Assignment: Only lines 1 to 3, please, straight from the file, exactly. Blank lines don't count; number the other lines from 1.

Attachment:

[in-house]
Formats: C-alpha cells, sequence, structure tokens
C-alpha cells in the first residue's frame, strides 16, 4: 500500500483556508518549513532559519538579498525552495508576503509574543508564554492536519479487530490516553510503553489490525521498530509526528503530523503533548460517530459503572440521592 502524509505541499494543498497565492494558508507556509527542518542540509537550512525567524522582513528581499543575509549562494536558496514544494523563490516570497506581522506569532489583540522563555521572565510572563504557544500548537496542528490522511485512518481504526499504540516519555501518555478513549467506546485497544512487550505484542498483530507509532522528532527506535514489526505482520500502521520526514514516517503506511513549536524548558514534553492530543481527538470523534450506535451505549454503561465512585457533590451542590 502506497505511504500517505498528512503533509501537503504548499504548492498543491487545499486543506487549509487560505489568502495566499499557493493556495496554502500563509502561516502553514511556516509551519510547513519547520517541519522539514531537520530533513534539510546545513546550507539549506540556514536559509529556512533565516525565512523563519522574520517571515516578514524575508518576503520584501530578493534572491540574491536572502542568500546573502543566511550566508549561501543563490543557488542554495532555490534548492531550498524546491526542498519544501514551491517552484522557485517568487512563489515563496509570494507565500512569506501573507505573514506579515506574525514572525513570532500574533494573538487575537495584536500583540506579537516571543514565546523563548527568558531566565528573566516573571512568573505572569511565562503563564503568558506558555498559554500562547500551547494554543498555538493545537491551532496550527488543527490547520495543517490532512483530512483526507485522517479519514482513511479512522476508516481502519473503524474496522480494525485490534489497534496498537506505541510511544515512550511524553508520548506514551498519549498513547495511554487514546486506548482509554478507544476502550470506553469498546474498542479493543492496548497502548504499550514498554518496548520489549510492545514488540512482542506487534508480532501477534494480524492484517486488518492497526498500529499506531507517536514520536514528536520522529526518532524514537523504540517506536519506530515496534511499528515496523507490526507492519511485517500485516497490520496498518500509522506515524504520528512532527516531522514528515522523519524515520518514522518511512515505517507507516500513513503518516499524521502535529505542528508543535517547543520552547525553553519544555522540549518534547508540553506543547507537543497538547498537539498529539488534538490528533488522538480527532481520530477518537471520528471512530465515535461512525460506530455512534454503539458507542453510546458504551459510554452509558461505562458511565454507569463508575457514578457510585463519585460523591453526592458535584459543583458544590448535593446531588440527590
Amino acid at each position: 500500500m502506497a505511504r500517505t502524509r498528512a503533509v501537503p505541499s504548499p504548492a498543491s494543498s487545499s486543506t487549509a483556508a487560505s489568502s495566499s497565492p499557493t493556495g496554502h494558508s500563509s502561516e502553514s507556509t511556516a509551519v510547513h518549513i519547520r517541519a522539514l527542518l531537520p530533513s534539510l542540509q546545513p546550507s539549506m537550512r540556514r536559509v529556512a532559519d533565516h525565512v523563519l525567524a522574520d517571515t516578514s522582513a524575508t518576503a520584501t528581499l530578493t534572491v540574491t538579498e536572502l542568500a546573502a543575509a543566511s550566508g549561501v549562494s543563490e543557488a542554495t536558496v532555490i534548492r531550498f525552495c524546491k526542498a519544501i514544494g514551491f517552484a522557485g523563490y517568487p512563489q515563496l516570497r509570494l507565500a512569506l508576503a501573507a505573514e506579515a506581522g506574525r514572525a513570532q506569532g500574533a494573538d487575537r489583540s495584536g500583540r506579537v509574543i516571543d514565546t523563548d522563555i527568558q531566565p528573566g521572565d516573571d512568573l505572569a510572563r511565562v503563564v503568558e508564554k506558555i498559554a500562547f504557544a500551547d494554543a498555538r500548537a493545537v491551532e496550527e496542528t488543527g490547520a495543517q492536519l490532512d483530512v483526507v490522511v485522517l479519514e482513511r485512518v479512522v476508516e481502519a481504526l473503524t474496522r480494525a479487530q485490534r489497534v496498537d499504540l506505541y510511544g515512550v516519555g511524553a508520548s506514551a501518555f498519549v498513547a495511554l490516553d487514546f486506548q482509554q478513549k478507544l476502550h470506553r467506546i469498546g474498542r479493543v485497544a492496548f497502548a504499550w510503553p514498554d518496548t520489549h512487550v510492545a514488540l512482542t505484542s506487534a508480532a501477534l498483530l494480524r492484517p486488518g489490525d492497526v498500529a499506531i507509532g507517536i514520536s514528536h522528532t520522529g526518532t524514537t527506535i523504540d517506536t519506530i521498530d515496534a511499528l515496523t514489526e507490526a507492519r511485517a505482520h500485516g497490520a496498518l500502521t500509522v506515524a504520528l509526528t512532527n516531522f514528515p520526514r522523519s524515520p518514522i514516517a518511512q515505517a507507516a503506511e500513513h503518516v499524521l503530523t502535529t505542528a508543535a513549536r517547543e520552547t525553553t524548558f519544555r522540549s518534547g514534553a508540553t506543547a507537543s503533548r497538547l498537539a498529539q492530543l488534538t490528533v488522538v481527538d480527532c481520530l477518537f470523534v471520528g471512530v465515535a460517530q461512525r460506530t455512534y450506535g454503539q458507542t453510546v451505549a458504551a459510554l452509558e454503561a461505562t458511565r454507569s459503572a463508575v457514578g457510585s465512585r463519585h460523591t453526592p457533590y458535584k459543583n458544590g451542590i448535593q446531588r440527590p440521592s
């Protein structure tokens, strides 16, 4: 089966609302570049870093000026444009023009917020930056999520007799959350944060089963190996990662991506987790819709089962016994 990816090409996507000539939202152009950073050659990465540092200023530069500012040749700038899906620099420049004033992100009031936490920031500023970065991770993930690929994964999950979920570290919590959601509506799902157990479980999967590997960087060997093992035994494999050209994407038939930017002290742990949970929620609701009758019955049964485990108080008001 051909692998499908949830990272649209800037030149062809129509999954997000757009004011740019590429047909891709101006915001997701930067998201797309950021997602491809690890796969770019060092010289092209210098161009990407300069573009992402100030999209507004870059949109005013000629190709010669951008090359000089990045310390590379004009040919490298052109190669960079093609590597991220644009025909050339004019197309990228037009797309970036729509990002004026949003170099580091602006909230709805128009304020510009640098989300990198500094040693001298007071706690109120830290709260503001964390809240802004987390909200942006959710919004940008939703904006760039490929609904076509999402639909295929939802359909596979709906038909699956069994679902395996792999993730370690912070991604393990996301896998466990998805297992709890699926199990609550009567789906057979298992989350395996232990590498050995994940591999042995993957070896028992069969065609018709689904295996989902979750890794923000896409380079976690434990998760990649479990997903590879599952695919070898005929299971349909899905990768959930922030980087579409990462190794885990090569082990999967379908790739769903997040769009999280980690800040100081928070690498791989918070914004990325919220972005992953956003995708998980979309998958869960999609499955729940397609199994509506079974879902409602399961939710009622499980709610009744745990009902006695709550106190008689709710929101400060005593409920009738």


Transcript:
[in-house]
Formats: C-alpha cells, sequence, structure tokens
C-alpha cells in the first residue's frame, strides 16, 4: 500500500483556508518549513532559519538579498525552495508576503509574543508564554492536519479487530490516553510503553489490525521498530509526528503530523503533548460517530459503572440521592 502524509505541499494543498497565492494558508507556509527542518542540509537550512525567524522582513528581499543575509549562494536558496514544494523563490516570497506581522506569532489583540522563555521572565510572563504557544500548537496542528490522511485512518481504526499504540516519555501518555478513549467506546485497544512487550505484542498483530507509532522528532527506535514489526505482520500502521520526514514516517503506511513549536524548558514534553492530543481527538470523534450506535451505549454503561465512585457533590451542590 502506497505511504500517505498528512503533509501537503504548499504548492498543491487545499486543506487549509487560505489568502495566499499557493493556495496554502500563509502561516502553514511556516509551519510547513519547520517541519522539514531537520530533513534539510546545513546550507539549506540556514536559509529556512533565516525565512523563519522574520517571515516578514524575508518576503520584501530578493534572491540574491536572502542568500546573502543566511550566508549561501543563490543557488542554495532555490534548492531550498524546491526542498519544501514551491517552484522557485517568487512563489515563496509570494507565500512569506501573507505573514506579515506574525514572525513570532500574533494573538487575537495584536500583540506579537516571543514565546523563548527568558531566565528573566516573571512568573505572569511565562503563564503568558506558555498559554500562547500551547494554543498555538493545537491551532496550527488543527490547520495543517490532512483530512483526507485522517479519514482513511479512522476508516481502519473503524474496522480494525485490534489497534496498537506505541510511544515512550511524553508520548506514551498519549498513547495511554487514546486506548482509554478507544476502550470506553469498546474498542479493543492496548497502548504499550514498554518496548520489549510492545514488540512482542506487534508480532501477534494480524492484517486488518492497526498500529499506531507517536514520536514528536520522529526518532524514537523504540517506536519506530515496534511499528515496523507490526507492519511485517500485516497490520496498518500509522506515524504520528512532527516531522514528515522523519524515520518514522518511512515505517507507516500513513503518516499524521502535529505542528508543535517547543520552547525553553519544555522540549518534547508540553506543547507537543497538547498537539498529539488534538490528533488522538480527532481520530477518537471520528471512530465515535461512525460506530455512534454503539458507542453510546458504551459510554452509558461505562458511565454507569463508575457514578457510585463519585460523591453526592458535584459543583458544590448535593446531588440527590